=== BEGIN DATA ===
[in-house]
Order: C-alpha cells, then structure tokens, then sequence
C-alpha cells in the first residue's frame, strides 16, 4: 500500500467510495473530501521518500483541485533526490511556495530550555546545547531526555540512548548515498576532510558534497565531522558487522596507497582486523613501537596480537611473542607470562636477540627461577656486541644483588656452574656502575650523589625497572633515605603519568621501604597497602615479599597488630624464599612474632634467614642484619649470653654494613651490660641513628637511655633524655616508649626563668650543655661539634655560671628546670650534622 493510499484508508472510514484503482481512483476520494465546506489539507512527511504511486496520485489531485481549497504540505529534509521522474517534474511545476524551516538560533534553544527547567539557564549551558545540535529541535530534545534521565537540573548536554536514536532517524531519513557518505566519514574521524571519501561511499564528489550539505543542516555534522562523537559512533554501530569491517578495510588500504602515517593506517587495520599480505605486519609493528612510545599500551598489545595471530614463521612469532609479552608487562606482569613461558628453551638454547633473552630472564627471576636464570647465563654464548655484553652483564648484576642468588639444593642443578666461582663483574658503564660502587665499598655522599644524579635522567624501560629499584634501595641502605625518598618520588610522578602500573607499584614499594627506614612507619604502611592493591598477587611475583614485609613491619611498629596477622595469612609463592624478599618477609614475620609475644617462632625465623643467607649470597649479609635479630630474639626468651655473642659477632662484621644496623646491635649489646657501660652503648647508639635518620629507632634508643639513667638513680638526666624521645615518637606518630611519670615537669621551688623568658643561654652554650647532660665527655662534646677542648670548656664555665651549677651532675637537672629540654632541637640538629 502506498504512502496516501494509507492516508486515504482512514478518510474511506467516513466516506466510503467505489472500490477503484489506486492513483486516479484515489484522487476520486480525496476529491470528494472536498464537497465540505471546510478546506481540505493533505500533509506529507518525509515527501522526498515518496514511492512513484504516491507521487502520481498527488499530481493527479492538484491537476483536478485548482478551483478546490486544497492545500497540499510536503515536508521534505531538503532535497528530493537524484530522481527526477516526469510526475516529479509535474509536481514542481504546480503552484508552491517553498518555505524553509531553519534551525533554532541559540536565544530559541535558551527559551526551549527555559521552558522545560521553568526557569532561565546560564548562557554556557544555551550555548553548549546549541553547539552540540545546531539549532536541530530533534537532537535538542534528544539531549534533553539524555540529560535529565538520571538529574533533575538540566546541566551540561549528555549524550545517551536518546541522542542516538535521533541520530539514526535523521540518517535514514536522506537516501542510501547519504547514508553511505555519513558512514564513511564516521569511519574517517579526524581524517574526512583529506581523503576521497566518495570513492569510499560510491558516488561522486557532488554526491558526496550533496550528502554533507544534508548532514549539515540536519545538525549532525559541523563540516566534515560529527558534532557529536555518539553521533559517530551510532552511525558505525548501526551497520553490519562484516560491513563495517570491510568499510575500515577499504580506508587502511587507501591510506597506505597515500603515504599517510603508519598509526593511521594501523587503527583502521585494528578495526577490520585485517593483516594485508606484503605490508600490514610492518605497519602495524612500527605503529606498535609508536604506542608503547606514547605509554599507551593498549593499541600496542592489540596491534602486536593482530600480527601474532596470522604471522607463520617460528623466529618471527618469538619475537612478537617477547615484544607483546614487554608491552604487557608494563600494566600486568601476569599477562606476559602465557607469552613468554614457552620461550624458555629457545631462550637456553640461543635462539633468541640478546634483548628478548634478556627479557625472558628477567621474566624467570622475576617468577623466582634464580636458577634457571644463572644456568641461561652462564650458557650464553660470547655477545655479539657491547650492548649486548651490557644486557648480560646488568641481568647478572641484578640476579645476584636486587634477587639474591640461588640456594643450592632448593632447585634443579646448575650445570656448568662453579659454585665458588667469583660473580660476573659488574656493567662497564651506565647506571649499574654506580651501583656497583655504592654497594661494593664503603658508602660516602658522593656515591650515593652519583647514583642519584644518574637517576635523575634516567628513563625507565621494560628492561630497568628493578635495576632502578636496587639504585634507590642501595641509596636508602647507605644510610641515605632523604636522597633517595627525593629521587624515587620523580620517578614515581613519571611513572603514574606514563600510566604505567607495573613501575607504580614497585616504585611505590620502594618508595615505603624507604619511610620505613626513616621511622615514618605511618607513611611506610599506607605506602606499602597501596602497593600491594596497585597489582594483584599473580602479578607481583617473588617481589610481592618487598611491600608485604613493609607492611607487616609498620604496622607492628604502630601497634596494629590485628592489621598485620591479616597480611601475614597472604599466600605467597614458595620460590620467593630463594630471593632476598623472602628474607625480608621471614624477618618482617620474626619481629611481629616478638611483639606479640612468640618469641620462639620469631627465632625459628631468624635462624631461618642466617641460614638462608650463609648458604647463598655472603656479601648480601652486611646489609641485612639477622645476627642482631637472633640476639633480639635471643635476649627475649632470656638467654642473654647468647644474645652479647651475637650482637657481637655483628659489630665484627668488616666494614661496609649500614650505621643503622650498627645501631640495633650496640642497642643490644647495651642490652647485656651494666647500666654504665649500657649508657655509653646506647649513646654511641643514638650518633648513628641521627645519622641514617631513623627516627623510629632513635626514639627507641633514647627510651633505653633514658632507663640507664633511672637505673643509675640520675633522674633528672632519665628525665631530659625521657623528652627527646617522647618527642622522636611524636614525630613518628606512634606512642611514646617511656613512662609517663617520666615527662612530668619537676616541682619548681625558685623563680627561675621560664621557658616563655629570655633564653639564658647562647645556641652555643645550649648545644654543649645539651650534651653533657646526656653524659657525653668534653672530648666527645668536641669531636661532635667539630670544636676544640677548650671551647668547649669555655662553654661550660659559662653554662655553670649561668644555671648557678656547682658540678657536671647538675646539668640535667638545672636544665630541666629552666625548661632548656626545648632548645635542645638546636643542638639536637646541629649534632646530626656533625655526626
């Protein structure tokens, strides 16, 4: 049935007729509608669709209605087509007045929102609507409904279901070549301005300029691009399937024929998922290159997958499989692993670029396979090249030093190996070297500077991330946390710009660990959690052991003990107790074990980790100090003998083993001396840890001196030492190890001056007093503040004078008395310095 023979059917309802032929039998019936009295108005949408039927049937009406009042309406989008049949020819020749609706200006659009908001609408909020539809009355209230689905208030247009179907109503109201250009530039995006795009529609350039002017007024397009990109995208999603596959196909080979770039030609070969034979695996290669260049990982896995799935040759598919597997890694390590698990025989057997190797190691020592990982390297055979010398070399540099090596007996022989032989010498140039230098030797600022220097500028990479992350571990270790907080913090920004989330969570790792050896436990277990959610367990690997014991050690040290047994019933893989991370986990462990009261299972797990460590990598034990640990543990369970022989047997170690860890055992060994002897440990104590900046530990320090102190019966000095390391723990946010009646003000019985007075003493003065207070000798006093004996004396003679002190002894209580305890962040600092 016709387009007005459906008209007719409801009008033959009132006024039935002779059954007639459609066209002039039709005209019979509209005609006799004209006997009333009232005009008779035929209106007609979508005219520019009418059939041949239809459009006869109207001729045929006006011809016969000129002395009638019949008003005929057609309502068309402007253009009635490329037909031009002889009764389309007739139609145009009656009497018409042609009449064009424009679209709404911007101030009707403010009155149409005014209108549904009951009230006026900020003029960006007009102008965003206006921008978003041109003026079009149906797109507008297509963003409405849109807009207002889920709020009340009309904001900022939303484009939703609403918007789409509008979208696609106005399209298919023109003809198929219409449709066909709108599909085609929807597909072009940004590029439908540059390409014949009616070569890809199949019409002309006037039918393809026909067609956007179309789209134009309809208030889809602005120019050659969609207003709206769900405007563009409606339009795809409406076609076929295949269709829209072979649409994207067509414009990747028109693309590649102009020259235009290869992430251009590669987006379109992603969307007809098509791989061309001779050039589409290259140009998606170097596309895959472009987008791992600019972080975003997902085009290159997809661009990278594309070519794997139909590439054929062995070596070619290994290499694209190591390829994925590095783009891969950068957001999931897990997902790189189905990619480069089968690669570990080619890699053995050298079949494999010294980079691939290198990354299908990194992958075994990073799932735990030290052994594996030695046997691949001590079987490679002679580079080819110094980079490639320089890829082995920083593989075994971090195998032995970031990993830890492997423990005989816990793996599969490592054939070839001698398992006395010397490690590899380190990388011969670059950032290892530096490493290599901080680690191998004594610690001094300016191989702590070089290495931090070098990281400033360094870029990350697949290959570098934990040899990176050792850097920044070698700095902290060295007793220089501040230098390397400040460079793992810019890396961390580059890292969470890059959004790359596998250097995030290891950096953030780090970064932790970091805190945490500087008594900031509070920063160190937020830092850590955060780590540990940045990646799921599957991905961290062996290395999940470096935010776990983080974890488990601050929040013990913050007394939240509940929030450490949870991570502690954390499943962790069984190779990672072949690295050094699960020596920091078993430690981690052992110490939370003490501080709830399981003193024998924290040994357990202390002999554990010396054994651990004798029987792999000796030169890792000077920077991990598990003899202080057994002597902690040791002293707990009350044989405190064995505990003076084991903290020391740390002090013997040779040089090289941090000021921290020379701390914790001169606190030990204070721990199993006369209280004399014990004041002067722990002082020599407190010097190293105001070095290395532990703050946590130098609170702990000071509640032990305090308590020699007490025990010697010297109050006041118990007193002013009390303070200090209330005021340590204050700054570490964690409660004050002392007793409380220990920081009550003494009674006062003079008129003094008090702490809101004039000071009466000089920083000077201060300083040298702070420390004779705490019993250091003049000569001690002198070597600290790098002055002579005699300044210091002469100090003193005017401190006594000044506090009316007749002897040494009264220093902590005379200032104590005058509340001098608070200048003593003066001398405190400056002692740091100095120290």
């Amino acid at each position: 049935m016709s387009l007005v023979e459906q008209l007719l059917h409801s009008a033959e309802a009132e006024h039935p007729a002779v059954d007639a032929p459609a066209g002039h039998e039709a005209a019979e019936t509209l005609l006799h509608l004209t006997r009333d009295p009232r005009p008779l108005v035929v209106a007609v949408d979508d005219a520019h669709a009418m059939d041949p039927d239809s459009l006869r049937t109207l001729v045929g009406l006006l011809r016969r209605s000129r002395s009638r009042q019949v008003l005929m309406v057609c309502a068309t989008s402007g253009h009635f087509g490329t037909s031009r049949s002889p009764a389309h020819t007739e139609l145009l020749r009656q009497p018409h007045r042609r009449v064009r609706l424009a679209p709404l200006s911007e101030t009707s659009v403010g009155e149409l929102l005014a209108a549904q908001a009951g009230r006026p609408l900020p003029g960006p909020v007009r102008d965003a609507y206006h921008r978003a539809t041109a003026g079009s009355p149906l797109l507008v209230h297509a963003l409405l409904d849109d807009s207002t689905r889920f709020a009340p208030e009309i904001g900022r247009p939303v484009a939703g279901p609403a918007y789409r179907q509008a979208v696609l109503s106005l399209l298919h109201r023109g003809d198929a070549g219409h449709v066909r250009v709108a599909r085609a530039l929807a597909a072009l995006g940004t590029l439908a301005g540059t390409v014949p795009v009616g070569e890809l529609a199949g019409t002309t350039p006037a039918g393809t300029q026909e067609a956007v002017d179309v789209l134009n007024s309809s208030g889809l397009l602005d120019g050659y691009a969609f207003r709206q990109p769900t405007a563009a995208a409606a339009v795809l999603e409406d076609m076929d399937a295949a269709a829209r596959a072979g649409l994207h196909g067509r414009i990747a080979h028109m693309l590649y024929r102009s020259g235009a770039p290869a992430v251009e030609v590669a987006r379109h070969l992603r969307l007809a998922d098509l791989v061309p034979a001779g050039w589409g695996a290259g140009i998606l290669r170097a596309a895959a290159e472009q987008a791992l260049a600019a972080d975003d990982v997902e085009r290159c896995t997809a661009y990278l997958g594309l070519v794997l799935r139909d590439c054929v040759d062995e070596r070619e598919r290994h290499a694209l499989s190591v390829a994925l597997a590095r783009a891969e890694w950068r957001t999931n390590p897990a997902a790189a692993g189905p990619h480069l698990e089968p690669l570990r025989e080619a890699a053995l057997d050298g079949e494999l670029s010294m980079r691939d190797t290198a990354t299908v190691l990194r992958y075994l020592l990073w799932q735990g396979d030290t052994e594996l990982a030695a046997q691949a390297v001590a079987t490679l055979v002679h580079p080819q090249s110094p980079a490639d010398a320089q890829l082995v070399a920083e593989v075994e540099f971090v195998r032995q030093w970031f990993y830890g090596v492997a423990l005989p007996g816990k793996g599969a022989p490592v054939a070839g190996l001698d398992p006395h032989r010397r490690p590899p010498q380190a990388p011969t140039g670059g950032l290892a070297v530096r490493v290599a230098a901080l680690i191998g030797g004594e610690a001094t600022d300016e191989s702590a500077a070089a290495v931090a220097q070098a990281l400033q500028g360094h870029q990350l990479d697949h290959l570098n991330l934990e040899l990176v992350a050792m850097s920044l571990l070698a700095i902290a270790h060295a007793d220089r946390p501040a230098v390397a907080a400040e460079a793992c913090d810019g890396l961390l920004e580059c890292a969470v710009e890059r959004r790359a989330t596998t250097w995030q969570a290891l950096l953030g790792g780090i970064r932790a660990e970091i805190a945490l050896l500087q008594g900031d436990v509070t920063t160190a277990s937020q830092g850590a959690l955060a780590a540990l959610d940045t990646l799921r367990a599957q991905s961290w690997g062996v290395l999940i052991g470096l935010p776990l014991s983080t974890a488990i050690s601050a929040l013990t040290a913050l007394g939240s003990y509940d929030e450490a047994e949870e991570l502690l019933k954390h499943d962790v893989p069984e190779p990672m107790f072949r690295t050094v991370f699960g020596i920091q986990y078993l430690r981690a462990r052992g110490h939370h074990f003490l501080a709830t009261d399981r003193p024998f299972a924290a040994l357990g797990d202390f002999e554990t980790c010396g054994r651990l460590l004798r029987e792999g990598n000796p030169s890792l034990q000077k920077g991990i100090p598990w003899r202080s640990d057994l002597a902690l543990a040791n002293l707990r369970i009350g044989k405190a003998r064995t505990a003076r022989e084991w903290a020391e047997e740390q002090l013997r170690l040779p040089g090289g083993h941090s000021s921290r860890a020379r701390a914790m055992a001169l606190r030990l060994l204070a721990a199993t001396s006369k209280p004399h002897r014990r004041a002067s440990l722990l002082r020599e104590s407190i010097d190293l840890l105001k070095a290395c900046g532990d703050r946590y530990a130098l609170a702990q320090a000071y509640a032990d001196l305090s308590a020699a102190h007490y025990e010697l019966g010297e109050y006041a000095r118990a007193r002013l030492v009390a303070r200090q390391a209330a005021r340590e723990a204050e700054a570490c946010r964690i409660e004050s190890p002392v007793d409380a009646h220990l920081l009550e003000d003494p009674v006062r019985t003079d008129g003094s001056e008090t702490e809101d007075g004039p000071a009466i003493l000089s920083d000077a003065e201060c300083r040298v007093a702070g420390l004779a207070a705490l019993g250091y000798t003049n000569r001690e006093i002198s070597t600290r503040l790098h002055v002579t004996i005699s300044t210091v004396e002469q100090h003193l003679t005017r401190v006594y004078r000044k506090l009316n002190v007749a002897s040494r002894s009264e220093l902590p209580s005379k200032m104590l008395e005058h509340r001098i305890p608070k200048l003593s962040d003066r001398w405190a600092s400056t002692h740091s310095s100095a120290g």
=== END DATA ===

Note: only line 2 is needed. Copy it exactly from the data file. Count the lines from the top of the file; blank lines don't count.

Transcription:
Order: C-alpha cells, then structure tokens, then sequence